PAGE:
UN chief visits Gaza, demands investigation into attacks on UN facilities

Wednesday, January 21, 2009

Secretary General of the United Nations, Ban Ki-moon, has demanded a full investigation into the attacks on UN schools in the Gaza Strip after personally visiting the destroyed complexes in the Strip.

"I am just appalled and not able to describe how I am feeling having seen this ... it's an outrageous and totally unacceptable attack against the UN. I have protested many times, and I protest again in the strongest terms," stated Ban during a press conference in the Strip on Tuesday. Ban also denounced the "shocking and alarming" devastation in Gaza, and also added that he believes rocket attacks from Hamas are "unnacceptable". He also said that the UN would help the Palestinians overcome the devastation which he described as, "shocking and alarming".

UNRWA chief John Ging speaks to the press at a UNRWA facility in Gaza on January 15, 2009.
Image: ISM Palestine.

The schools shelled by Israel, were housing refugees when they were hit with tank shells, one of the attacks killed 50 refugees. At first Israel claimed there was mortar fire from Hamas militants coming from the schools, the Israeli army later retracted those claims and says it is investigating the incidents.

A spokesman for the UN has said Ban's purpose in Gaza was to "express solidarity with Palestinian suffering". Ban also plans to visit parts of Israel struck by Hamas rockets.

Decomposing bodies continue to be pulled from the rubble in Gaza bringing death toll to 1,300, among the dead are 400 children, and 100 women. The UN says that 400,000 Palestinians are without running water, and that 100,000 people have been left homeless. The World Health Organization has warned that there is a high possibility that diseases may break out because of the number of decomposing bodies and the sewage that now runs through the streets in the Strip.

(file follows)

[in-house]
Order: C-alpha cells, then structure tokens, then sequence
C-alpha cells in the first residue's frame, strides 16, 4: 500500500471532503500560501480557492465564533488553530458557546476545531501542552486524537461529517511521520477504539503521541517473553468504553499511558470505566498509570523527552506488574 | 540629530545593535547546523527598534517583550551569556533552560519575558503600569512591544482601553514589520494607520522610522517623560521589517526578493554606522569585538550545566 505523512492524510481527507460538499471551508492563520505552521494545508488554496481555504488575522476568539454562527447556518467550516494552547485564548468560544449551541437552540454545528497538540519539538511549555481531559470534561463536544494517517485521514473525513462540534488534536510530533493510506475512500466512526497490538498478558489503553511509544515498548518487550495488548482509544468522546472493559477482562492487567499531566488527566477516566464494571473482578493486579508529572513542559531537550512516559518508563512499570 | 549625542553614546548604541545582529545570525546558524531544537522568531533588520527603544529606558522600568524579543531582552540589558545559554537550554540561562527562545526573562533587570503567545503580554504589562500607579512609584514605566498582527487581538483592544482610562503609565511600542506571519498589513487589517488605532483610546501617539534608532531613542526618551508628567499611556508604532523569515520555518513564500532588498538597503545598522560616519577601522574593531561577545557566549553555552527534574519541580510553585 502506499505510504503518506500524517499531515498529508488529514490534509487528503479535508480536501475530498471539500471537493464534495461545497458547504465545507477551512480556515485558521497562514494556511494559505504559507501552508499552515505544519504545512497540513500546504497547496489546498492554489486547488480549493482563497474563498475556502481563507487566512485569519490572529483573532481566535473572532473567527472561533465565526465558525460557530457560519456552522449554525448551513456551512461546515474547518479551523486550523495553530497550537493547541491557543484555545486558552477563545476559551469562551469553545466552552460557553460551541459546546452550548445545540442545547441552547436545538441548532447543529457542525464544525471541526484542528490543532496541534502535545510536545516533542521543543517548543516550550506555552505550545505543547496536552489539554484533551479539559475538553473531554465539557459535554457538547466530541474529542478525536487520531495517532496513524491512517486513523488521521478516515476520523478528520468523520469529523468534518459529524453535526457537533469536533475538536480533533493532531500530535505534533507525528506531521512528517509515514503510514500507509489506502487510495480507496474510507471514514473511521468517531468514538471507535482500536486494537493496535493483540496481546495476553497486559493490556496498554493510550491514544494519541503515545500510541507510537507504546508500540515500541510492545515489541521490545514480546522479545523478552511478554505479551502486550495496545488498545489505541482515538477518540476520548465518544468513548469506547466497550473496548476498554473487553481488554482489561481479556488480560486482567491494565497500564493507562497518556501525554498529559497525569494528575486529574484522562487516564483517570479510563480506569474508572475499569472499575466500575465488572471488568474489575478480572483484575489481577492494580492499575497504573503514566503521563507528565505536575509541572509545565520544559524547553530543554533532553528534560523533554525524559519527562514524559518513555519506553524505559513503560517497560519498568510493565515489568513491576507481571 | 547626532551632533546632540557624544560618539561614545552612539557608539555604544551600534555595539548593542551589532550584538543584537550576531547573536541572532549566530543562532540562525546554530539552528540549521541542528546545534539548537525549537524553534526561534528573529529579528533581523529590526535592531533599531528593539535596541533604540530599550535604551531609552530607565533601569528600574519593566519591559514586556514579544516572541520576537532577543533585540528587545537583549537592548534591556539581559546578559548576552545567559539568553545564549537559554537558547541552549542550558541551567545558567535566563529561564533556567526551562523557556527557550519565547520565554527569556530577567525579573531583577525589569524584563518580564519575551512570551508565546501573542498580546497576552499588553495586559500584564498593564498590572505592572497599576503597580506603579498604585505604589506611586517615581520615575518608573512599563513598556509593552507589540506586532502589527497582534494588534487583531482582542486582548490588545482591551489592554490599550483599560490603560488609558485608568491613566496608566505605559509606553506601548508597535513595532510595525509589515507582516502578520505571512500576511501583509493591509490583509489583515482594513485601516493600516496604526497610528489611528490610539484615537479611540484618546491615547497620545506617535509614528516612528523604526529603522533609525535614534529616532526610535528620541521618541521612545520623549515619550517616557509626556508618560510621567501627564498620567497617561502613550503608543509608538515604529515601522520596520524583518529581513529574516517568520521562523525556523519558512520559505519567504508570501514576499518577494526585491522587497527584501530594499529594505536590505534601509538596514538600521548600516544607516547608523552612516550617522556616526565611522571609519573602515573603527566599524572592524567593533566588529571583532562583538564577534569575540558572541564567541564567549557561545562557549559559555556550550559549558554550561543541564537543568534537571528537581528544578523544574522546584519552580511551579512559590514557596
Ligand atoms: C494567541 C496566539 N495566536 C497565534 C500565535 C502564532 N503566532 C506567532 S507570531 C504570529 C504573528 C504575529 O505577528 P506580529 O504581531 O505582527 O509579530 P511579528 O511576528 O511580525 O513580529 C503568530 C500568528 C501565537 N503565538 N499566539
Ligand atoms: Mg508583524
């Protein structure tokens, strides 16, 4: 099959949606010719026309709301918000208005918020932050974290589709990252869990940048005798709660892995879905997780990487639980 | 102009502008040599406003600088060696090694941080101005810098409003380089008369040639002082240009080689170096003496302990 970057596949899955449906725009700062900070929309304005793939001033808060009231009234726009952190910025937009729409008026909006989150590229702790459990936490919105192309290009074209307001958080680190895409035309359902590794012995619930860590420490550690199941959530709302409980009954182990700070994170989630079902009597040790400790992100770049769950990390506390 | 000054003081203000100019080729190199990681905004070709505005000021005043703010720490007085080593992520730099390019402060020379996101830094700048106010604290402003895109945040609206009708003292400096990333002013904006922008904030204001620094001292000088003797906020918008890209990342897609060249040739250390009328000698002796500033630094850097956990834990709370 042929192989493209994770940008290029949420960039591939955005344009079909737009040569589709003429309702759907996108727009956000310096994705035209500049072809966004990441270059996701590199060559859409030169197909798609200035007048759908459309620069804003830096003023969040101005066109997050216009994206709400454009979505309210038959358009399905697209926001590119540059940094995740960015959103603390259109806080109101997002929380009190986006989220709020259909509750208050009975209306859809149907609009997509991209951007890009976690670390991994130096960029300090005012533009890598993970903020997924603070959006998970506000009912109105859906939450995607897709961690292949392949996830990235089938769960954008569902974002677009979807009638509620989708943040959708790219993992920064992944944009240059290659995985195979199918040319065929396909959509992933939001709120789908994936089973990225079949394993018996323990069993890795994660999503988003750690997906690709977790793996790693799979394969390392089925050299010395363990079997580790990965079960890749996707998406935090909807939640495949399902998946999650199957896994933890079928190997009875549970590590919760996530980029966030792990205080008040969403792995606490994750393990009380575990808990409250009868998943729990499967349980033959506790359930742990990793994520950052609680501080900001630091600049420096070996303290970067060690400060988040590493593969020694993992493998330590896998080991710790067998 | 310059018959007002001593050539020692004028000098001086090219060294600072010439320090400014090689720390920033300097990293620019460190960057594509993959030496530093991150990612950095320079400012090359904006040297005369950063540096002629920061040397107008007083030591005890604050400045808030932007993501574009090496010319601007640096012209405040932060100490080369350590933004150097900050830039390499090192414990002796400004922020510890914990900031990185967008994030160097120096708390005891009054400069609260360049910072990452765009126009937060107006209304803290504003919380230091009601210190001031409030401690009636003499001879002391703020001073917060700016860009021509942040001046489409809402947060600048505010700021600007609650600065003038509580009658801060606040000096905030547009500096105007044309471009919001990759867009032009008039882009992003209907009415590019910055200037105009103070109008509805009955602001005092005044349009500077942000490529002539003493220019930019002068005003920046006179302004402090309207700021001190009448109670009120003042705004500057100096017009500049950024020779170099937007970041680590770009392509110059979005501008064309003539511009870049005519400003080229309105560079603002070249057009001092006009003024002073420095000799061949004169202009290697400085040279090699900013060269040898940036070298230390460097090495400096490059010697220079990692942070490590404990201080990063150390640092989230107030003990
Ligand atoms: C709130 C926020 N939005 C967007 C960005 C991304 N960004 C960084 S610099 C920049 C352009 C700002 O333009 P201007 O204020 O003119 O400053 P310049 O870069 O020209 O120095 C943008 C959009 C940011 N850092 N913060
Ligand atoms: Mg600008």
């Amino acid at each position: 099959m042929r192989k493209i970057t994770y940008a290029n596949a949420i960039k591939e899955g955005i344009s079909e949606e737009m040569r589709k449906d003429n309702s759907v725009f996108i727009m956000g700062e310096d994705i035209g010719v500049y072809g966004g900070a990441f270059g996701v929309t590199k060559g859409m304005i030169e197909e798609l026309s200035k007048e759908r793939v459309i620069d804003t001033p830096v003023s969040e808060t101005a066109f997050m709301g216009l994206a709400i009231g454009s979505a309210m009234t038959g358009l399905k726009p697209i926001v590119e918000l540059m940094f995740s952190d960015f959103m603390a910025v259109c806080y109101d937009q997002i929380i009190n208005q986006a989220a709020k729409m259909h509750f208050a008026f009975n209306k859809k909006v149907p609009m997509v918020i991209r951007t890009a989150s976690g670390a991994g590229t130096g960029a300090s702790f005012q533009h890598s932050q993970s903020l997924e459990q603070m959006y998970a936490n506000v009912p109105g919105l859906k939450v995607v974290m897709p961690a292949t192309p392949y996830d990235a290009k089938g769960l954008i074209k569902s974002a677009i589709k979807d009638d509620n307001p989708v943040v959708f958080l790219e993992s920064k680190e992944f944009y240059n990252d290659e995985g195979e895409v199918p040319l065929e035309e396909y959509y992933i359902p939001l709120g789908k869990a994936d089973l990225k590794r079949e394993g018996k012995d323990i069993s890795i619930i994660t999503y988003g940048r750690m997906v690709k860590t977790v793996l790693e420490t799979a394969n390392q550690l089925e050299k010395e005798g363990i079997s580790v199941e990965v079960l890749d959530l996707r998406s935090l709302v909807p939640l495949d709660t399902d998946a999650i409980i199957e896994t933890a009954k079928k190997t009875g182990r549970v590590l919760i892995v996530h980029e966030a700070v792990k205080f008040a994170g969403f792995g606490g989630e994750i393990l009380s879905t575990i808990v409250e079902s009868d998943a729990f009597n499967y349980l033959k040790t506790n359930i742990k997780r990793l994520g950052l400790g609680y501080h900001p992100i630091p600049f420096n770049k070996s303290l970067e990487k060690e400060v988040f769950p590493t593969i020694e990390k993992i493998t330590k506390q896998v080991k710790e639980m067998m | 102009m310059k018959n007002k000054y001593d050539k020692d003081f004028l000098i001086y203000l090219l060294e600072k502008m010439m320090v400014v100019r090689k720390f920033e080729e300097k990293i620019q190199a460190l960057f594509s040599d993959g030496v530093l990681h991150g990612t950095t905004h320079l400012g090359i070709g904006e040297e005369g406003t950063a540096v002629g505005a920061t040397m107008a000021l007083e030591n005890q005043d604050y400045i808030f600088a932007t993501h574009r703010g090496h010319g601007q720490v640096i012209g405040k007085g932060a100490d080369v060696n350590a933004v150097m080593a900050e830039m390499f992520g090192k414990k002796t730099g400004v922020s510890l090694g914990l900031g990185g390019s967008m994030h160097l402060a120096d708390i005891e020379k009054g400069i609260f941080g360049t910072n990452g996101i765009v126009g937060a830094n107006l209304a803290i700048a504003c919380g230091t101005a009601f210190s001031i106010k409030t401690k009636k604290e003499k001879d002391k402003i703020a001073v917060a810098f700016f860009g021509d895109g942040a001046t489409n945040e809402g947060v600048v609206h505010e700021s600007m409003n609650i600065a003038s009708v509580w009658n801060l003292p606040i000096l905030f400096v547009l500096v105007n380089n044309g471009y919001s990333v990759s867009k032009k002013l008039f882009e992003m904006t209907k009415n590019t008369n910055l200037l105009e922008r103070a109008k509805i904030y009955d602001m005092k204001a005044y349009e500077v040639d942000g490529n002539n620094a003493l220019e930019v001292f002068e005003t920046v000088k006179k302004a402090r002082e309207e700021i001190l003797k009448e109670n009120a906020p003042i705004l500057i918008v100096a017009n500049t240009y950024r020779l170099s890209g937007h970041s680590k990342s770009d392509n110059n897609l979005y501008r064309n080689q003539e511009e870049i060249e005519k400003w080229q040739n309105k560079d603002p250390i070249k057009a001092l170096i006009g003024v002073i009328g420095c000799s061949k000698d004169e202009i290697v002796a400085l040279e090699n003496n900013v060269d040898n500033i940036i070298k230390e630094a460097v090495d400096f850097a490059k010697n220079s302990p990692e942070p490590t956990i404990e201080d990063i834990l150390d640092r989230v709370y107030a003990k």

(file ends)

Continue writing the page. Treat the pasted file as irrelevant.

Israeli foreign minister Tzipi Livni said on a radio programme: "We had achievements that for a long time Israel did not have. And therefore, you also have to know when to make the decision to stop and look. If Hamas got the message that we sent so harshly, then we can stop. If Hamas tries to continue to shoot, then we will continue."

Shaul Mofaz the transport minister of Israel said, "I think Gazans understand today that it is Hamas that led them to this reality."

After a six month ceasefire agreement expired without a halt to Israel's blockade of Gaza's boundaries, Hamas escalated rocket attacks on southern Israel. On December 27, Israel began its assault on Gaza to eliminate the rocket fire. The offensive lasted more than three weeks.


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